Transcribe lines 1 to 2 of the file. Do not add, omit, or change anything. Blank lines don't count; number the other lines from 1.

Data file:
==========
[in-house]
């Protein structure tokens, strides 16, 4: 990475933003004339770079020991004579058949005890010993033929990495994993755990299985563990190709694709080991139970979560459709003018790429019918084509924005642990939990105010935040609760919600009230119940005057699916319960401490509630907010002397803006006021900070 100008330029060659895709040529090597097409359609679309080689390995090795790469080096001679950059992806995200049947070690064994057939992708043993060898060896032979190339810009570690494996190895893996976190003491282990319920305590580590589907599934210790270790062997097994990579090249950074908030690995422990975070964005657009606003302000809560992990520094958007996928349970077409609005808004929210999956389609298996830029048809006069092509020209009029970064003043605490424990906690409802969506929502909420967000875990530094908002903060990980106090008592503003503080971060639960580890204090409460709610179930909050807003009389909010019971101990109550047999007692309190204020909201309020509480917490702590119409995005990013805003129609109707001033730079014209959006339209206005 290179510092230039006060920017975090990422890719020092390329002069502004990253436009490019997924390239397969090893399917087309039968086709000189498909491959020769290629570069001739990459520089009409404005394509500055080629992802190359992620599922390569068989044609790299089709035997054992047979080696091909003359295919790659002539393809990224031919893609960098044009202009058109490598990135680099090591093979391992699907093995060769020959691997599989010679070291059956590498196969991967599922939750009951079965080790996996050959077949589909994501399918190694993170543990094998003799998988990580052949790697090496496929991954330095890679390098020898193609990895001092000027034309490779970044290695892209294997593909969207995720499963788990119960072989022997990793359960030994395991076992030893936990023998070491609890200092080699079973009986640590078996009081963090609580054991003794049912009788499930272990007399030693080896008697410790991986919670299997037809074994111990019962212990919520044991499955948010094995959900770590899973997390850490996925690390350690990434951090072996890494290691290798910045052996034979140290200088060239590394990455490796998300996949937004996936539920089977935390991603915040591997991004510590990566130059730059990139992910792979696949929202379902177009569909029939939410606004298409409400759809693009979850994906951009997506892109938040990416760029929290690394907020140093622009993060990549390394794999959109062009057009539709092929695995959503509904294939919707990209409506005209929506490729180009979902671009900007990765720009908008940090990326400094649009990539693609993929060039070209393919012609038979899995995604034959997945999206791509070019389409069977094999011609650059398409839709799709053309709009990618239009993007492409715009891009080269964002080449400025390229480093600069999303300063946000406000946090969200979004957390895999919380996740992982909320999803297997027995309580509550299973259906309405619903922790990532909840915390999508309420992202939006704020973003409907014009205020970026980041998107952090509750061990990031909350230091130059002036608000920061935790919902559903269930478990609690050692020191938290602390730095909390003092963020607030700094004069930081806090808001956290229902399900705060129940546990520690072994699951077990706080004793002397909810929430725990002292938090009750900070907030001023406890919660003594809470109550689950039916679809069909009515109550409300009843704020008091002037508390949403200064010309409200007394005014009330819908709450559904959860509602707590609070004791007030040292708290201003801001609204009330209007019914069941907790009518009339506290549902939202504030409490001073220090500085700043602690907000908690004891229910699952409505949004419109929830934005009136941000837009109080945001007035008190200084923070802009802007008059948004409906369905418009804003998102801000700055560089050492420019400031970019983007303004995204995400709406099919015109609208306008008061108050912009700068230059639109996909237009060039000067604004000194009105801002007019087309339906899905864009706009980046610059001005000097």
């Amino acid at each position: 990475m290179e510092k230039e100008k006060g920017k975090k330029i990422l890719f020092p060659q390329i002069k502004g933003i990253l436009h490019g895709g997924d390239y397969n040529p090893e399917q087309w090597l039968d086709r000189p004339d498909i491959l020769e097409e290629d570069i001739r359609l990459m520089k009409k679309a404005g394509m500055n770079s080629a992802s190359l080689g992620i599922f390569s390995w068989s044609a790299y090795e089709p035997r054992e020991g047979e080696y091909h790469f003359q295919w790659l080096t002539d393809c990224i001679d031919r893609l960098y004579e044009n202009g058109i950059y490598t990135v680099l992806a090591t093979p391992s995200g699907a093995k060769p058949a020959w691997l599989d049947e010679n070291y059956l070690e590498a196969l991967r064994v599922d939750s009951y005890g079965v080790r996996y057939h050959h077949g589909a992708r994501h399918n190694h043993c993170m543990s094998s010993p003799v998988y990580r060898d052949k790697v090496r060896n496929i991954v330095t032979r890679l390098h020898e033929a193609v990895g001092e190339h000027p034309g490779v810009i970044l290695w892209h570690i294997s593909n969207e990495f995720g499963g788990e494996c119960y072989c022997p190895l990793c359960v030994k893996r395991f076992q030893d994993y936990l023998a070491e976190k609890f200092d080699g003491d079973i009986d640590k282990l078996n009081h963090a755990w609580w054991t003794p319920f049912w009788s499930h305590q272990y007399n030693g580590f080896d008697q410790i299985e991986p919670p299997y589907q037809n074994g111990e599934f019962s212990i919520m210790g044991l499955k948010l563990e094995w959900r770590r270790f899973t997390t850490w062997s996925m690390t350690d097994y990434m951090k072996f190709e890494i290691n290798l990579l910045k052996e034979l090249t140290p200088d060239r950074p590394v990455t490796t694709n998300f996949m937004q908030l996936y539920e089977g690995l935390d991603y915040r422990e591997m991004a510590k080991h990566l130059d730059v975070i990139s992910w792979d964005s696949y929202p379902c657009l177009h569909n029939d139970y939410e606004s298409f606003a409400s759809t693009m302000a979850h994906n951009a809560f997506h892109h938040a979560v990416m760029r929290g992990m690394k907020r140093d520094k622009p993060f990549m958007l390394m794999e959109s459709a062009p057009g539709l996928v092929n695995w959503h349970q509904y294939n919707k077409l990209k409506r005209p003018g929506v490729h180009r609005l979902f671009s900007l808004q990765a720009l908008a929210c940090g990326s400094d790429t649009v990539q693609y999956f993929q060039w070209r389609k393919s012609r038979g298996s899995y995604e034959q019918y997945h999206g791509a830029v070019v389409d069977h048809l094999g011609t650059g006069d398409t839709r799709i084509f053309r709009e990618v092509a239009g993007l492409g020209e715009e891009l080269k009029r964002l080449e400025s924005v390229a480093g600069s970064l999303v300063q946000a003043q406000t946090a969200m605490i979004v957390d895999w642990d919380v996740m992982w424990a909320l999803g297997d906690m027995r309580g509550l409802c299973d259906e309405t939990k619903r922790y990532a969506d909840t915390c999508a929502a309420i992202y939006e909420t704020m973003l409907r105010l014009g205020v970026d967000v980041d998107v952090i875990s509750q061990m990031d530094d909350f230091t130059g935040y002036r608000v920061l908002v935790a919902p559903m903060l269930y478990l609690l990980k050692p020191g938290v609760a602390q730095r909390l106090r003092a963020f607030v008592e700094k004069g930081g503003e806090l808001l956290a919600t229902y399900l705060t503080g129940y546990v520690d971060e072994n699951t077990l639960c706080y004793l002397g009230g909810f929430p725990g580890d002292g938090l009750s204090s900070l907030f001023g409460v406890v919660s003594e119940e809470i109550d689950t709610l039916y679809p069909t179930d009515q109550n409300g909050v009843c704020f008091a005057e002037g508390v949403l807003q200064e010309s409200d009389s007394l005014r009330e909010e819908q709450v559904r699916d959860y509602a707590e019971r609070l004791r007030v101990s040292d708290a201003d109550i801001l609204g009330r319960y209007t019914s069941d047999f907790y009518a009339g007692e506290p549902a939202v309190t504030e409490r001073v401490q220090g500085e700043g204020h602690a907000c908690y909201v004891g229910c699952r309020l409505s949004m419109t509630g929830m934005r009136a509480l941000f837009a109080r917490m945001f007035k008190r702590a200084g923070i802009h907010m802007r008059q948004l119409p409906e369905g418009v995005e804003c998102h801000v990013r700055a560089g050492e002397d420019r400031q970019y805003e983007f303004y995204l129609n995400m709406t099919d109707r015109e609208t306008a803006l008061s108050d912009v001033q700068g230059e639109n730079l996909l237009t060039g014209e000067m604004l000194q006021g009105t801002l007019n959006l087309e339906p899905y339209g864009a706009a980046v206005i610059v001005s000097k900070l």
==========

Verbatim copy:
[in-house]
């Protein structure tokens, strides 16, 4: 990475933003004339770079020991004579058949005890010993033929990495994993755990299985563990190709694709080991139970979560459709003018790429019918084509924005642990939990105010935040609760919600009230119940005057699916319960401490509630907010002397803006006021900070 100008330029060659895709040529090597097409359609679309080689390995090795790469080096001679950059992806995200049947070690064994057939992708043993060898060896032979190339810009570690494996190895893996976190003491282990319920305590580590589907599934210790270790062997097994990579090249950074908030690995422990975070964005657009606003302000809560992990520094958007996928349970077409609005808004929210999956389609298996830029048809006069092509020209009029970064003043605490424990906690409802969506929502909420967000875990530094908002903060990980106090008592503003503080971060639960580890204090409460709610179930909050807003009389909010019971101990109550047999007692309190204020909201309020509480917490702590119409995005990013805003129609109707001033730079014209959006339209206005 290179510092230039006060920017975090990422890719020092390329002069502004990253436009490019997924390239397969090893399917087309039968086709000189498909491959020769290629570069001739990459520089009409404005394509500055080629992802190359992620599922390569068989044609790299089709035997054992047979080696091909003359295919790659002539393809990224031919893609960098044009202009058109490598990135680099090591093979391992699907093995060769020959691997599989010679070291059956590498196969991967599922939750009951079965080790996996050959077949589909994501399918190694993170543990094998003799998988990580052949790697090496496929991954330095890679390098020898193609990895001092000027034309490779970044290695892209294997593909969207995720499963788990119960072989022997990793359960030994395991076992030893936990023998070491609890200092080699079973009986640590078996009081963090609580054991003794049912009788499930272990007399030693080896008697410790991986919670299997037809074994111990019962212990919520044991499955948010094995959900770590899973997390850490996925690390350690990434951090072996890494290691290798910045052996034979140290200088060239590394990455490796998300996949937004996936539920089977935390991603915040591997991004510590990566130059730059990139992910792979696949929202379902177009569909029939939410606004298409409400759809693009979850994906951009997506892109938040990416760029929290690394907020140093622009993060990549390394794999959109062009057009539709092929695995959503509904294939919707990209409506005209929506490729180009979902671009900007990765720009908008940090990326400094649009990539693609993929060039070209393919012609038979899995995604034959997945999206791509070019389409069977094999011609650059398409839709799709053309709009990618239009993007492409715009891009080269964002080449400025390229480093600069999303300063946000406000946090969200979004957390895999919380996740992982909320999803297997027995309580509550299973259906309405619903922790990532909840915390999508309420992202939006704020973003409907014009205020970026980041998107952090509750061990990031909350230091130059002036608000920061935790919902559903269930478990609690050692020191938290602390730095909390003092963020607030700094004069930081806090808001956290229902399900705060129940546990520690072994699951077990706080004793002397909810929430725990002292938090009750900070907030001023406890919660003594809470109550689950039916679809069909009515109550409300009843704020008091002037508390949403200064010309409200007394005014009330819908709450559904959860509602707590609070004791007030040292708290201003801001609204009330209007019914069941907790009518009339506290549902939202504030409490001073220090500085700043602690907000908690004891229910699952409505949004419109929830934005009136941000837009109080945001007035008190200084923070802009802007008059948004409906369905418009804003998102801000700055560089050492420019400031970019983007303004995204995400709406099919015109609208306008008061108050912009700068230059639109996909237009060039000067604004000194009105801002007019087309339906899905864009706009980046610059001005000097």